Articles: Graphics

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Power Consumption, Temperature, Noise, Overclockability

We measured the power consumption of our GeForce GTX 275 on a special testbed with the following configuration:

  • Intel Pentium 4 560 CPU (3.6GHz, LGA775)
  • DFI LANParty UT ICFX3200-T2R/G mainboard (ATI CrossFire Xpress 3200 chipset)
  • PC2-5300 SDRAM (2x512MB, 667MHz)
  • Western Digital Raptor WD360ADFD HDD (36GB)
  • Chieftec ATX-410-212 PSU (410W)
  • Microsoft Windows Vista Ultimate SP1 32-bit
  • Futuremark PCMark05 Build 1.2.0
  • Futuremark 3DMark06 Build 1.1.0

Following our standard procedure, the 3D load was created by the first SM3.0/HDR test from 3DMark06 running in a loop at 1600x1200 with forced 4x FSAA and 16x AF. The 2D load was emulated by the 2D Transparent Windows test from PCMark05.

Click to enlarge

The lower GPU and memory clock rates and the disabled subunits (4 RBEs and 1 memory controller section) result in a lower power draw of the new card relative to the GeForce GTX 285. The difference is not as big as to make the GTX 275 competitive to the Radeon HD 4890 in this parameter. The latter has a power consumption of 120 watts, which is 20 watts lower than that of Nvidia’s solution, and is thus the most economical graphics card in its class. The two external power connectors are loaded equally in the 3D mode.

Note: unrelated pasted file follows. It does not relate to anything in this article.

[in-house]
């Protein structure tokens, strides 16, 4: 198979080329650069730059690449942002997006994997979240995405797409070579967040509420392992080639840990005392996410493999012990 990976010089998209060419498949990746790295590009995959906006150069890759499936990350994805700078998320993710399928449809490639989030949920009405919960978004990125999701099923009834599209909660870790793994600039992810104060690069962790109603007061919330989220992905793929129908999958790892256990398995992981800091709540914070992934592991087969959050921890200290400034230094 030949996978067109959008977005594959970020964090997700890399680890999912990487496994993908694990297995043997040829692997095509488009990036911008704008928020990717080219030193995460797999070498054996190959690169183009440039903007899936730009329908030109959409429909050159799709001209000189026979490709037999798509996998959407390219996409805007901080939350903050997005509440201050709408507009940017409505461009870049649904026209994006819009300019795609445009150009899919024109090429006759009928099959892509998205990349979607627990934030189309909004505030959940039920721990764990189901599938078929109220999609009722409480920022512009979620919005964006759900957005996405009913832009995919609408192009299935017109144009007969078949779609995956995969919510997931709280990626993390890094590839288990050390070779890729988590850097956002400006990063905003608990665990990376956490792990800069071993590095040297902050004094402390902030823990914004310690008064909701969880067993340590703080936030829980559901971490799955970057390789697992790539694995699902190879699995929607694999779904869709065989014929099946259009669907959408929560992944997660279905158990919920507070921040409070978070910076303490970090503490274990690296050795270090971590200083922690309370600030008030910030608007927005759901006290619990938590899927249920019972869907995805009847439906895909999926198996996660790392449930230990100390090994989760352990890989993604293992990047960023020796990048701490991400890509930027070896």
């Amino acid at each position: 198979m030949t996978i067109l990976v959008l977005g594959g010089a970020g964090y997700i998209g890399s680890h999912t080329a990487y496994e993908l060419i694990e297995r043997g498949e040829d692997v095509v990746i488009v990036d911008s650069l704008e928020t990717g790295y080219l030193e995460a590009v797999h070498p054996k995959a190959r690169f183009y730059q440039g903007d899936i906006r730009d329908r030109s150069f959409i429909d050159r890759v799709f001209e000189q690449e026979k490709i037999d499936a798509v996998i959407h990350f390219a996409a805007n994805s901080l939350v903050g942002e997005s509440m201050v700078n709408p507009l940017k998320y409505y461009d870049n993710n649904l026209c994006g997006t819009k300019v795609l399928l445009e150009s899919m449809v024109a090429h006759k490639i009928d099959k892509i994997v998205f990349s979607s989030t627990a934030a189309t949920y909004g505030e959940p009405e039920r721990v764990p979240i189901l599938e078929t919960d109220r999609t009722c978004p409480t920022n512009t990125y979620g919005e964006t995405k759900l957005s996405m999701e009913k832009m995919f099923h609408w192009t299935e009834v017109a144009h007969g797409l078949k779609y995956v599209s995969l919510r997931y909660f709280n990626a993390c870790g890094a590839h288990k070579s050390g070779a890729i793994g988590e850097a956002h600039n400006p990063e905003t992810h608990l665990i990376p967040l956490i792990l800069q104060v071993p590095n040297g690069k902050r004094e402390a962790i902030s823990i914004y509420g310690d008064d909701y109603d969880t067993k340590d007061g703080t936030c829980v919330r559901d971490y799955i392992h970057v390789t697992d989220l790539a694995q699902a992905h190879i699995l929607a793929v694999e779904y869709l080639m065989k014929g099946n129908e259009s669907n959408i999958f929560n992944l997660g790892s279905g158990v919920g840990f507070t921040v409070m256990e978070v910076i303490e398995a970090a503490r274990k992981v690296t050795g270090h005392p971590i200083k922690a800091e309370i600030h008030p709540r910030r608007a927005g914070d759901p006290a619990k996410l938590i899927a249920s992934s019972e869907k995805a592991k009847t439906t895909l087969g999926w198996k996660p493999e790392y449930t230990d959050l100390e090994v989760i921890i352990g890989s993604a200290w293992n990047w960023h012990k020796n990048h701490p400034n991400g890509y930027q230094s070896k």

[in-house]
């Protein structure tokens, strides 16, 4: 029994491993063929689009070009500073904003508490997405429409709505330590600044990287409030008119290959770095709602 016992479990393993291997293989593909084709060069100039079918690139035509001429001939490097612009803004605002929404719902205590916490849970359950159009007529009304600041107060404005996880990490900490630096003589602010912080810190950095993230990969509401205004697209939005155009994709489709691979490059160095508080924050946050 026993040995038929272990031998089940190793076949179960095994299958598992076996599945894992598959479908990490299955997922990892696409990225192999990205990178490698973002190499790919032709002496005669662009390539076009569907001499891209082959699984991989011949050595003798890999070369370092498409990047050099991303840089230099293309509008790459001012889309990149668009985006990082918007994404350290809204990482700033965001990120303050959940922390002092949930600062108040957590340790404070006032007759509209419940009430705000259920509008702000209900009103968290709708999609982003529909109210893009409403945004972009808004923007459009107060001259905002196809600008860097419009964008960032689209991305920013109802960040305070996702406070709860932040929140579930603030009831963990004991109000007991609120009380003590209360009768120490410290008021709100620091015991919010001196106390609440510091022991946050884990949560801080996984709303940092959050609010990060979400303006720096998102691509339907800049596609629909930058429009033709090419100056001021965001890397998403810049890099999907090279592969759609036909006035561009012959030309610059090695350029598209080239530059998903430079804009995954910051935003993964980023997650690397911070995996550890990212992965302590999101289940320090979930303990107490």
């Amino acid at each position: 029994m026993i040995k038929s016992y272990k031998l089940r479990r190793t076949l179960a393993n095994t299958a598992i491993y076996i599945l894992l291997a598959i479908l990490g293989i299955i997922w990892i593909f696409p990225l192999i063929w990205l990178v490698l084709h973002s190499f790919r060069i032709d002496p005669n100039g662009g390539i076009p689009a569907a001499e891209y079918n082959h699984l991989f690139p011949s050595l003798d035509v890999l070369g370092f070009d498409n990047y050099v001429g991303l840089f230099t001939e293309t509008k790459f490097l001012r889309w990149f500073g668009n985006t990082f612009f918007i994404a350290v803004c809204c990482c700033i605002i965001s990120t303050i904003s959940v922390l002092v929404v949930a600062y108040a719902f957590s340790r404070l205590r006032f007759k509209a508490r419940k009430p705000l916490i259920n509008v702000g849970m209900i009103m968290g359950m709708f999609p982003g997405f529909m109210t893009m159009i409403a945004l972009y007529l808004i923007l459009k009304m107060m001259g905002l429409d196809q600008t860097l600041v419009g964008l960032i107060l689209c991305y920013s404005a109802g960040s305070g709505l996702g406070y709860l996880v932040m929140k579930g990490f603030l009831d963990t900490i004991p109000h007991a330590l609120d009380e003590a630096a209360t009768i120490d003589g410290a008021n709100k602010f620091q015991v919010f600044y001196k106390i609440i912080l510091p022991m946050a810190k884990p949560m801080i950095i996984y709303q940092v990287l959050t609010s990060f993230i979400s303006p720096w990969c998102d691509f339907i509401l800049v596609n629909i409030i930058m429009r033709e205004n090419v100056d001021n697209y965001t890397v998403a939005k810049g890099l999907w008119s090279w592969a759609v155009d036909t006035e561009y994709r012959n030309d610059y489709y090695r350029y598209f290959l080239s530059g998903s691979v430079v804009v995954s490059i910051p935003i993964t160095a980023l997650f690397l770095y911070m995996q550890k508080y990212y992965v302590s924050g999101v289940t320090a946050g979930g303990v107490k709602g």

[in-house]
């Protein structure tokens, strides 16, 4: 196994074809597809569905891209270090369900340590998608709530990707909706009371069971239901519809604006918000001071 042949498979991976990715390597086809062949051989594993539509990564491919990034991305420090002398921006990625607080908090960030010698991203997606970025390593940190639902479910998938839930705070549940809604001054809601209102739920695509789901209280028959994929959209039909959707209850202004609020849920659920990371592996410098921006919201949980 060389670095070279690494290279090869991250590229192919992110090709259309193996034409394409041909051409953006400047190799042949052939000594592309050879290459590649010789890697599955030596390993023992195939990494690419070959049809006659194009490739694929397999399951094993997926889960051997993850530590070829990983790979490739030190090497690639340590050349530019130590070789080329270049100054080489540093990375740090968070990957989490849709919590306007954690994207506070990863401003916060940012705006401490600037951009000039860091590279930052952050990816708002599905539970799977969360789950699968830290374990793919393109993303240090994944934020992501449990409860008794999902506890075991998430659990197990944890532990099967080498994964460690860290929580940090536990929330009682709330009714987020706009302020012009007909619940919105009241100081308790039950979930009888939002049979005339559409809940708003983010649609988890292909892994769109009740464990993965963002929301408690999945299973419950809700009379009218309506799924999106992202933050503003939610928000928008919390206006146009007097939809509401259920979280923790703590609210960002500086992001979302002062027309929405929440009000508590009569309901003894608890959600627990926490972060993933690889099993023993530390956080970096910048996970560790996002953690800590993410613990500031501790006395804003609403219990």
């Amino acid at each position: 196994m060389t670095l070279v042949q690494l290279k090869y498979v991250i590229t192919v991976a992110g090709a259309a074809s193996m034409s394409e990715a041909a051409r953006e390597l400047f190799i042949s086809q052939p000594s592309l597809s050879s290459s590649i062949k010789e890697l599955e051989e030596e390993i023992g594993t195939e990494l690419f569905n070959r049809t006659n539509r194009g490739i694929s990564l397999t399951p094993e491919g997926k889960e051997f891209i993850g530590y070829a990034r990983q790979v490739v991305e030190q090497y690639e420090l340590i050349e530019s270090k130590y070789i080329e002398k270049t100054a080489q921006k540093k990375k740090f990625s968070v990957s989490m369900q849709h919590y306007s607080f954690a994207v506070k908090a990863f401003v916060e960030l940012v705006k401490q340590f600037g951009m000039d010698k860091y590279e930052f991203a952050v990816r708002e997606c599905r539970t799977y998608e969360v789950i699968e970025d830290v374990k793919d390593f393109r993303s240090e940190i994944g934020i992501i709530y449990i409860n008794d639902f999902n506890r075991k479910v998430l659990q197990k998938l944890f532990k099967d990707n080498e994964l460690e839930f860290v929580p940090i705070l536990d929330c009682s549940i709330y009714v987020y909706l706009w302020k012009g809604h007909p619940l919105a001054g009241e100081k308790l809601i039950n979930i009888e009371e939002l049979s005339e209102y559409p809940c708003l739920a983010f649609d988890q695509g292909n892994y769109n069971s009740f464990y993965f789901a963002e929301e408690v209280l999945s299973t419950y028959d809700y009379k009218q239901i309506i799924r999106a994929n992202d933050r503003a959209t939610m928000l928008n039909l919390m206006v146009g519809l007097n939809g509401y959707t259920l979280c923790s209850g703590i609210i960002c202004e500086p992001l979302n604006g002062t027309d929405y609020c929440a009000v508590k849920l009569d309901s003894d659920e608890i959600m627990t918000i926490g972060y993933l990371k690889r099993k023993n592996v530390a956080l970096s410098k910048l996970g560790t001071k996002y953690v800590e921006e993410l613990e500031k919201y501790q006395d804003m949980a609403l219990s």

And here is how hot the GeForce GTX 275 is:

Its GPU temperature is lower under load than that of the senior model. Such temperatures are normal for modern top-end graphics cards and should not worry you at all. By the way, the Radeon HD 4890 is ahead in this test, being 10°C cooler under load than Nvidia’s solution.

The BFG card is equipped with Nvidia’s reference cooler, yet we measured its level of noise again to see if there was any difference. There was none:

The numbers are the same as those that we had with the new version of GeForce GTX 260 Core 216. The card is quiet and, traditionally for Nvidia’s solutions with reference coolers, the only noise it produces is the hissing of the air passing through the heatsink.

Our attempt to overclock the BFG GeForce GTX 275 OC was moderately successful:

We increased the core frequencies to 720/1600MHz and the memory frequency to 1250 (2500) MHz (i.e. 50 (100) MHz higher than the rated frequency of the card’s memory chips). The frequency growth is high enough to promise a nice performance boost. Therefore we will benchmark the card at both default and overclocked frequencies. Let’s now move on to the gaming tests.

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